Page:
- Vishing -Cyber Security Information Article
Voice phishing is the criminal practice of using social engineering over the telephone system to gain access to private personal and financial information from the public for the purpose of financial reward. Sometimes referred to as ‘vishing’, the word is a combination of “voice” and phishing. Voice phishing exploits the public’s trust in landline telephone services, which have traditionally terminated in physical locations known to the telephone company, and associated with a bill-payer. Voice phishing is typically used to steal credit card numbers or other information used in identity theft schemes from individuals. Some fraudsters use features facilitated by Voice over IP (VoIP). Features such as caller ID spoofing (to display a number of their choosing on the recipients phone line), and automated systems (IVR).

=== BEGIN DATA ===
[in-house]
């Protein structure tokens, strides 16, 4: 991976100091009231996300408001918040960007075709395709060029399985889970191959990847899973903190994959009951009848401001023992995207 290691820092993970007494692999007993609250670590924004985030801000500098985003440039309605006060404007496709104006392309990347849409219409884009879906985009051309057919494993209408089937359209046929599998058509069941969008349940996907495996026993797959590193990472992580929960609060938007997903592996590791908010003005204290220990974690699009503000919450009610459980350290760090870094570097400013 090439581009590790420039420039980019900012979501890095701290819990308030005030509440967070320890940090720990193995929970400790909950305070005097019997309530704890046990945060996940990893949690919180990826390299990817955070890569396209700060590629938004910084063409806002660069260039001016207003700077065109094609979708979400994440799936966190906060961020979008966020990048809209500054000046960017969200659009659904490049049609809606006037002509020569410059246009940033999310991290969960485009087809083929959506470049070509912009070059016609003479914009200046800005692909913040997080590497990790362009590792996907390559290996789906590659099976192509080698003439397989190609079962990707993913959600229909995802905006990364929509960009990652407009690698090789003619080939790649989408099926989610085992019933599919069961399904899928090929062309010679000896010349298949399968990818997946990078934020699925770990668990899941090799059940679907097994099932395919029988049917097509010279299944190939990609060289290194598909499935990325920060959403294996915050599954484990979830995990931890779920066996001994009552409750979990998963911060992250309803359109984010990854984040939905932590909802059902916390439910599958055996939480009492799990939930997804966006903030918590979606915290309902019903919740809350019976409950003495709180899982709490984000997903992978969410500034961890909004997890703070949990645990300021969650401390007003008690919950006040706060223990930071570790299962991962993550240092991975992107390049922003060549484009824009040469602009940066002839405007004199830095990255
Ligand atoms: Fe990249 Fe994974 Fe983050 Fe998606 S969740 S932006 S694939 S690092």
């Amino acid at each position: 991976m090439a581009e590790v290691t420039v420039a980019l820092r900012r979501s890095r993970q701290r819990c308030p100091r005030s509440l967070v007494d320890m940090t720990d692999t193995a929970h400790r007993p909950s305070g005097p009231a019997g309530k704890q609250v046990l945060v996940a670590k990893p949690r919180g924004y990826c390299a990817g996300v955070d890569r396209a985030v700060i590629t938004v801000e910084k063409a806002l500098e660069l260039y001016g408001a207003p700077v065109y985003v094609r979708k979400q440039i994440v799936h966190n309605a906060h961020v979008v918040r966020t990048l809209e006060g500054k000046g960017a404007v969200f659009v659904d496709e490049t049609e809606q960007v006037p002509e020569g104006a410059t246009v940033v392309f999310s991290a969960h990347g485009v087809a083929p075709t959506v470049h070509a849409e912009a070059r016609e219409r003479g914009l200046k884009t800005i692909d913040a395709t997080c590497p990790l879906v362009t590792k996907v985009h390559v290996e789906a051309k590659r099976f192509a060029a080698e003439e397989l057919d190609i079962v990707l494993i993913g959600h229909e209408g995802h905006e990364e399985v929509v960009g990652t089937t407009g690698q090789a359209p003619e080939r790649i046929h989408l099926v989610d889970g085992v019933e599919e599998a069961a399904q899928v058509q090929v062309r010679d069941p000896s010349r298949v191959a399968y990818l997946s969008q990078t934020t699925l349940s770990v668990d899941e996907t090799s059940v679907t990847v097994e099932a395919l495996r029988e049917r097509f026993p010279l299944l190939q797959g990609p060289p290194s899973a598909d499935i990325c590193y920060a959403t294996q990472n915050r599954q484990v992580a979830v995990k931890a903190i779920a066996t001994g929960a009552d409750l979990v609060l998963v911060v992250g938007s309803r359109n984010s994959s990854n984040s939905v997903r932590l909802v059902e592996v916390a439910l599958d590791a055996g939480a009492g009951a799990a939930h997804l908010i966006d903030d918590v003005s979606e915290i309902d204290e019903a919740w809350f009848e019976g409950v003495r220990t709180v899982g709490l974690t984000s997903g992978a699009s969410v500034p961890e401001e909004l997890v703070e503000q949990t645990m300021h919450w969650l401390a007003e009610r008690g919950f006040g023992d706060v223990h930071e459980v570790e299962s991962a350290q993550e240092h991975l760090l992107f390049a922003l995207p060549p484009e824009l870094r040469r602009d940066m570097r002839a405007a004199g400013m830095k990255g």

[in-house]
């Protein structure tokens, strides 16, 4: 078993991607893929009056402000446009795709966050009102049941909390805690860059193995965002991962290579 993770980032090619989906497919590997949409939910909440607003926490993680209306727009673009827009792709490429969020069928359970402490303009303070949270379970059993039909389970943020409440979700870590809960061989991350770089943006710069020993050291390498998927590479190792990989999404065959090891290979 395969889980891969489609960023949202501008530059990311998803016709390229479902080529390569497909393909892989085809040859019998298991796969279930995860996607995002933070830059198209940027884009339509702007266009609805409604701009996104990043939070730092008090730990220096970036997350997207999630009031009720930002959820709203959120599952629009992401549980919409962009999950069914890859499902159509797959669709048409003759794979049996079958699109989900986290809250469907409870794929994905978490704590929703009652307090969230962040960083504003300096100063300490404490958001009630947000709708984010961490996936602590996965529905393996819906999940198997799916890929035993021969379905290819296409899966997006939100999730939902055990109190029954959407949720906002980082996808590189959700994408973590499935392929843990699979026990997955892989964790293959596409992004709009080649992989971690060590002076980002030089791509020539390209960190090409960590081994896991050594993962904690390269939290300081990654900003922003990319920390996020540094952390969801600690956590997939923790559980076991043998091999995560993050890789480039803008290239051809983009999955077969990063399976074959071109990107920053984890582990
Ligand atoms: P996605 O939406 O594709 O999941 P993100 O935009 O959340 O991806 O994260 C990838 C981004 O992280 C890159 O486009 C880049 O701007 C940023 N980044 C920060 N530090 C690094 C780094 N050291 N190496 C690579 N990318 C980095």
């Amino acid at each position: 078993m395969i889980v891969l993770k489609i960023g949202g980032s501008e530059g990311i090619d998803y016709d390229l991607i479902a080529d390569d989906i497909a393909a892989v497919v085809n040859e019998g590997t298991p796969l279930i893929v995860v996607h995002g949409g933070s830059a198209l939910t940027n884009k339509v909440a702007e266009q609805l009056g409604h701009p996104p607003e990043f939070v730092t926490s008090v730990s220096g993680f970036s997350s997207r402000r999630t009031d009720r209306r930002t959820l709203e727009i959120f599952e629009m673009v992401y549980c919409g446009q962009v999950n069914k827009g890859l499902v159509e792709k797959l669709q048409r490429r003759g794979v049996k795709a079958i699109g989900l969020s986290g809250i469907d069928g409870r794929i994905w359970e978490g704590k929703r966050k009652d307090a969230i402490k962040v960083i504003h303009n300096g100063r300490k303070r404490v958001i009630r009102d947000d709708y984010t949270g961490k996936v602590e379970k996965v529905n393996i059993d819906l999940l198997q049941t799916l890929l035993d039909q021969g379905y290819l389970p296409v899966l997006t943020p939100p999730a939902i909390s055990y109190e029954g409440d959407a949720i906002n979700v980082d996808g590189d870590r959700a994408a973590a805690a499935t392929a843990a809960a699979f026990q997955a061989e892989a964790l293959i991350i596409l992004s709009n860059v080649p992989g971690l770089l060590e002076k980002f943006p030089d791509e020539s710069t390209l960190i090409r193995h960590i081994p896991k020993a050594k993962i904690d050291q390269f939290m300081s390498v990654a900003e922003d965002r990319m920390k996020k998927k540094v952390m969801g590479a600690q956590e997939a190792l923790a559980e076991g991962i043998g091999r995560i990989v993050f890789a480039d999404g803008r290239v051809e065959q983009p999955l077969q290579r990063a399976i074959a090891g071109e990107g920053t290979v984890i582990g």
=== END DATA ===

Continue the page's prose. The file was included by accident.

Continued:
Protecting Yourself

Voice phishing is difficult for legal authorities to monitor or trace. To protect themselves, consumers are advised to be highly suspicious when receiving messages directing them to call and provide credit card or bank numbers — vishers can in some circumstances intercept calls that consumers make when trying to confirm such messages. Although the use of automated responders and war dialers is preferred by the vishers, there have been reported cases where human operators play an active role in these scams, in an attempt to persuade their victims.

Another simple trick used by the fraudsters is to ask the called party to hang up and dial their bank – when the caller hangs up, the fraudster does not, keeping the line open and remaining connected when the victim picks up the phone to dial. When in doubt, calling a company’s telephone number listed on billing statements or other official sources is recommended as opposed to calling numbers received from messages or callers of dubious authenticity. However, sometimes hanging up and redialing is insufficient: if the caller has not hung up, the victim might still be connected and the fraudster spoofs a dial tone down the phone line when the victim dials and a fraudster’s accomplice answers and impersonates whoever the victim is trying to call. This is known as a ‘no hang-up’ scam. Hence consumers are advised to use a different phone when dialing a company’s number to confirm.

Source: Wikipedia